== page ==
Saturday Michael and I became members at the Nelson-Atkins Museum of Art. I've been wanting a membership to the museum ever since I discovered that members get shuttlecock car stickers. Also, the individual membership pretty much pays for itself after buying two tickets to a special exhibit and paying for parking. There have been traveling exhibits that I have missed because I'm too cheap or frugal to spend the money to go. Now I don't have that excuse. Which is good, because I really didn't want to miss Multitude, Solitude: The Photographs of Dave Heath.
Dave Heath was an American photographer. Abandoned at the age of four, he grew up in the foster care system and an orphanage. His work reflects his sense of homelessness and loss and his images capture human loneliness and melancholy. The exhibit centers around Heath's work from from the early 60s and some of his more recent color images. The black and white images of the collection are breathtaking. I could have spent hours just studying each photo and imagining the stories of the people in the photos. There was one of an old woman, dressed in black. Her slim, delicate fingers twisted a solid band on her finger. One can assume the ring is her wedding ring and that maybe she's a widow. Perhaps she's in church, gazing up at the alter. I wonder how long she's been a widow, how long she's been wearing that ring.
There was another one of two young black boys giving side eye to the camera. The looks in the eyes are hard, skeptical, suspicious, even somewhat angry. I don't blame them. I can imagine that they have plenty to be angry about. I can imagine what makes them suspicious of the white man taking their picture. It is evident that they have lost their childhood, their eyes reflecting experience and loss beyond their years. I want to lie to them and tell them that things will get better. I want to give them some sort of hope, something better than they have now. I want something better for them. I want to be wrong about the look that I see in their eyes, that I am just assuming that their lives are not easy, but I know that this picture was taken in Chicago in the 60s, in the heat of the Civil Rights Movement.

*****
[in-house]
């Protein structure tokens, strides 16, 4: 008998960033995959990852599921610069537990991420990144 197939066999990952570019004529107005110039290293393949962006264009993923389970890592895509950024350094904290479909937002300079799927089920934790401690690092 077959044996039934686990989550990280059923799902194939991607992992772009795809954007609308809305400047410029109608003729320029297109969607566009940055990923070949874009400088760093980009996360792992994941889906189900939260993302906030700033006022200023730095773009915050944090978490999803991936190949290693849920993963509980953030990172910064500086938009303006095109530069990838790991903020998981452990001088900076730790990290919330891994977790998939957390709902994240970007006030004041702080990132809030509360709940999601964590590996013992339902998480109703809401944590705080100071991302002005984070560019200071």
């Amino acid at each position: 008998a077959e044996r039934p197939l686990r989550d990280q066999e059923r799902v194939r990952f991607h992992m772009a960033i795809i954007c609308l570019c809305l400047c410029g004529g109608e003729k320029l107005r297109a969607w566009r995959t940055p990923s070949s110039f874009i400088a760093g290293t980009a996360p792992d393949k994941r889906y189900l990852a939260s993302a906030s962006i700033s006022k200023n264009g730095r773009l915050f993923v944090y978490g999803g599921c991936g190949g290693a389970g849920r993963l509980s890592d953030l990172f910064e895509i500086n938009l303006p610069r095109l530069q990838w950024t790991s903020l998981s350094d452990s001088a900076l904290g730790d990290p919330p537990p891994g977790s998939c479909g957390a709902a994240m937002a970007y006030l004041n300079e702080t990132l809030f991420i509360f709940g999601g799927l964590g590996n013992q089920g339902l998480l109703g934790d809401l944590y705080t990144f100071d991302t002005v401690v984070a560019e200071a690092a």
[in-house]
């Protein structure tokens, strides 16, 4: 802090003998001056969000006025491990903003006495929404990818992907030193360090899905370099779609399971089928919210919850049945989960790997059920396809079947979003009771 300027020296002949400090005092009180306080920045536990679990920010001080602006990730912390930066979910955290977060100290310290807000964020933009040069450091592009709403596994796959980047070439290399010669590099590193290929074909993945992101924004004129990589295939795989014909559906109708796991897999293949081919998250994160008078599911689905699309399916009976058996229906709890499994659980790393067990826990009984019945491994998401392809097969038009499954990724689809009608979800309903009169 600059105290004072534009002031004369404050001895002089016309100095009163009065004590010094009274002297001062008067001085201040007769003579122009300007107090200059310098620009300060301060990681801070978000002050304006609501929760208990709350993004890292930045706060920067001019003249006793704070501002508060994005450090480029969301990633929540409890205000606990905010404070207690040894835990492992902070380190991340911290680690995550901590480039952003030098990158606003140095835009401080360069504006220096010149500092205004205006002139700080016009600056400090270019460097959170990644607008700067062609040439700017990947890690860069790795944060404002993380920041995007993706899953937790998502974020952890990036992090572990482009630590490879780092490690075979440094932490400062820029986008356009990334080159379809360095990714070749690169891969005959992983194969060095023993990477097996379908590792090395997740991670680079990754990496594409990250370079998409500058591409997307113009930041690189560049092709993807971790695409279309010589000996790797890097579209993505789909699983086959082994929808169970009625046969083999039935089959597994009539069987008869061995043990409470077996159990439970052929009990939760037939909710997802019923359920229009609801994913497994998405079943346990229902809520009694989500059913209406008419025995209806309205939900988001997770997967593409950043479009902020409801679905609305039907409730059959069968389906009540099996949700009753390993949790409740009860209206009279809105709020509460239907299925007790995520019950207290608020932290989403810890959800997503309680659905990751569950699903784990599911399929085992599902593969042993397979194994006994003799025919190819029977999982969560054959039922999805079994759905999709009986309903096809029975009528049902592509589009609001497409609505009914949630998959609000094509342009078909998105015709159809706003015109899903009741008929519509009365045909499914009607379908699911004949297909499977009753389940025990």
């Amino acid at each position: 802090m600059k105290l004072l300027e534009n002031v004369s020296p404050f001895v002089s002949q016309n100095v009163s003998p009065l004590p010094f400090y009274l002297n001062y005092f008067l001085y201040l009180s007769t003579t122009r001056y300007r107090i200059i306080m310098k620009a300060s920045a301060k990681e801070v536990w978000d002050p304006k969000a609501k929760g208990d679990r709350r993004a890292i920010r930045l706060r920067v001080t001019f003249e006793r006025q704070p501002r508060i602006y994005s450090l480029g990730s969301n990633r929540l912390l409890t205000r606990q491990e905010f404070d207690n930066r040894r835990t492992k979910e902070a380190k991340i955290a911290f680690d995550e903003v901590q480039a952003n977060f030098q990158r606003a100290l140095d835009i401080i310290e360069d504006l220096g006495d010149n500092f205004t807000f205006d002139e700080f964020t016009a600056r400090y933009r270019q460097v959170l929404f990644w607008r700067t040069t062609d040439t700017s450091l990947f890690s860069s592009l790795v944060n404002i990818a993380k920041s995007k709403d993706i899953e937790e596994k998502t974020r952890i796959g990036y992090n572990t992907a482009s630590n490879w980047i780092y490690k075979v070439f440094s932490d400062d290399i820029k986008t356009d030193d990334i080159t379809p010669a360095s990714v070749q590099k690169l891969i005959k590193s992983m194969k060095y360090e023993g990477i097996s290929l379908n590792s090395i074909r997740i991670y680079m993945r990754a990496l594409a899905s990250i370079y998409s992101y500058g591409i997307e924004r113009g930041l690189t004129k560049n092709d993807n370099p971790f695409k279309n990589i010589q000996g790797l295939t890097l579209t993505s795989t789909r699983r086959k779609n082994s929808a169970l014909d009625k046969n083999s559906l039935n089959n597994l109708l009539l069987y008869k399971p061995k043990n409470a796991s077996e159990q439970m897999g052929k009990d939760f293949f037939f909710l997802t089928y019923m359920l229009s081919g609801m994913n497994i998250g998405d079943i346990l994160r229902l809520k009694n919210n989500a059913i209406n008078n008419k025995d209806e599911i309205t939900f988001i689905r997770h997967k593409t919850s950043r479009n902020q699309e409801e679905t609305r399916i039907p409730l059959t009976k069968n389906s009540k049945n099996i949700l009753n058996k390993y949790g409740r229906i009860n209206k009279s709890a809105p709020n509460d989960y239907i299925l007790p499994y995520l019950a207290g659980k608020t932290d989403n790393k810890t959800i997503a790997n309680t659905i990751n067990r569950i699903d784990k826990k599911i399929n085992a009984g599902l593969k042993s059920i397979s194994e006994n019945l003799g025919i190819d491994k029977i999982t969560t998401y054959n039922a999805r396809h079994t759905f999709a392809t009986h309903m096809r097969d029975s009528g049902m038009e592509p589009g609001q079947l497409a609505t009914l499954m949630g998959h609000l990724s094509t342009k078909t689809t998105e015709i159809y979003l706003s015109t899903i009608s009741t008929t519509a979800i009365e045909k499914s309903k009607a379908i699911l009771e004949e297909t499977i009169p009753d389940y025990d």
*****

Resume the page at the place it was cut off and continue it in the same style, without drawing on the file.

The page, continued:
There was another image of an older man, walking with a cane. The man looked so much like my Pepaw, I stood and studied his face carefully. He was fuller than my Pepaw. While Pepaw had been tall and skinny, wiry even, this man was filled out and I could only assume his height. They had the same shocking white hair and the same facial structures. He looked like how maybe my Aunt Martha looks now or even my mom. I wanted know who this man was and what he was doing in New York City. Why was he so far away from his Mississippi home? Because there was no doubt to me that he was a great uncle or something. I knew that if I showed this image to my mother she would say "Oh! That's your great Uncle So-and-So" He'd have just as an odd of a name as my other great Uncles, like Carmel (pronounced Car-mel) or Carnet. There was a melancholy quality to this exhibit and I as looked for an image of the artist, I expected to find a reflection of that sadness. I was surprised to find the image of Dave Heath with a joyful smile on his face. He looked genuinely happy. His smile was not a 'smile for the camera' smile, but one that was true. He is quoted in a memoriam written by the exhibit's curator as saying "Art saved my life." If you look into his eyes you can see that art really did save him.
We followed the Dave Heath exhibit with Jane Cardiff's Forty-Part Motet, which consists of a room of speakers. Each speaker is one voice in the Salisbury Choir singing a cappella choral music from the mid-1500s. As you walk in front of one speaker, all you hear is that one voice. If you stand in the center of the room or just outside the circle of speakers, you hear all the voices in unison. We were just walking outside of the circle to leave the exhibit when the full force of all the voices crescendoed in a way that made my bones vibrate with the sound. I stopped and looked at Michael, my eyes wide with the shock of it and then I burst into tears. This exhibit mixed with the images from the Dave Heath exhibit had created a giant emotional bubble within me that grew so large that when it popped, the only option was for it to leak out of my eyes.
I could not speak about these exhibits for hours afterward without my throat closing with emotion. And now, all I can think about is going back and just sitting in those rooms and absorbing all of those images and sound. Which is something I can totally do now for free! So, if I go missing, you'll know where to find me.